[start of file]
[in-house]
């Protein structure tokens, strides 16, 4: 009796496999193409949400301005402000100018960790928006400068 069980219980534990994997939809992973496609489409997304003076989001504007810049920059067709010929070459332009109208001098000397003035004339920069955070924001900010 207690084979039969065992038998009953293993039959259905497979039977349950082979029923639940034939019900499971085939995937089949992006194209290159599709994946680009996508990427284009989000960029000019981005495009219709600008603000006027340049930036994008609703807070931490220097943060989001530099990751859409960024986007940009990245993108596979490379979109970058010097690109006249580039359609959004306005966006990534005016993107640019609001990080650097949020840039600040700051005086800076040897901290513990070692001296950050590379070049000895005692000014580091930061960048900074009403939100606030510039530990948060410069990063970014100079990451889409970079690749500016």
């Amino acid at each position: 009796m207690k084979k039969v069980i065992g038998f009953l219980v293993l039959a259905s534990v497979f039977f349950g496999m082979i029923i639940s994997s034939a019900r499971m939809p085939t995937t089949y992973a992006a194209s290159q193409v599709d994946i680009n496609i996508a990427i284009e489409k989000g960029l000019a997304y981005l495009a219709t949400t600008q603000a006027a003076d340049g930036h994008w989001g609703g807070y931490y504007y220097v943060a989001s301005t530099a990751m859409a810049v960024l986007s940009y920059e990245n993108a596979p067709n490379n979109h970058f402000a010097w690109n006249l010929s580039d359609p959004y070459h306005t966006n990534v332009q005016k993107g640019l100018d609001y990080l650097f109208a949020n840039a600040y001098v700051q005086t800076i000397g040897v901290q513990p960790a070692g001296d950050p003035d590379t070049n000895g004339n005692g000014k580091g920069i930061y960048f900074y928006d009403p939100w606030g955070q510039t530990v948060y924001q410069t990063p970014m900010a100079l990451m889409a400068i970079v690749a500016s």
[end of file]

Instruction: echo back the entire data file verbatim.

[in-house]
């Protein structure tokens, strides 16, 4: 009796496999193409949400301005402000100018960790928006400068 069980219980534990994997939809992973496609489409997304003076989001504007810049920059067709010929070459332009109208001098000397003035004339920069955070924001900010 207690084979039969065992038998009953293993039959259905497979039977349950082979029923639940034939019900499971085939995937089949992006194209290159599709994946680009996508990427284009989000960029000019981005495009219709600008603000006027340049930036994008609703807070931490220097943060989001530099990751859409960024986007940009990245993108596979490379979109970058010097690109006249580039359609959004306005966006990534005016993107640019609001990080650097949020840039600040700051005086800076040897901290513990070692001296950050590379070049000895005692000014580091930061960048900074009403939100606030510039530990948060410069990063970014100079990451889409970079690749500016």
């Amino acid at each position: 009796m207690k084979k039969v069980i065992g038998f009953l219980v293993l039959a259905s534990v497979f039977f349950g496999m082979i029923i639940s994997s034939a019900r499971m939809p085939t995937t089949y992973a992006a194209s290159q193409v599709d994946i680009n496609i996508a990427i284009e489409k989000g960029l000019a997304y981005l495009a219709t949400t600008q603000a006027a003076d340049g930036h994008w989001g609703g807070y931490y504007y220097v943060a989001s301005t530099a990751m859409a810049v960024l986007s940009y920059e990245n993108a596979p067709n490379n979109h970058f402000a010097w690109n006249l010929s580039d359609p959004y070459h306005t966006n990534v332009q005016k993107g640019l100018d609001y990080l650097f109208a949020n840039a600040y001098v700051q005086t800076i000397g040897v901290q513990p960790a070692g001296d950050p003035d590379t070049n000895g004339n005692g000014k580091g920069i930061y960048f900074y928006d009403p939100w606030g955070q510039t530990v948060y924001q410069t990063p970014m900010a100079l990451m889409a400068i970079v690749a500016s």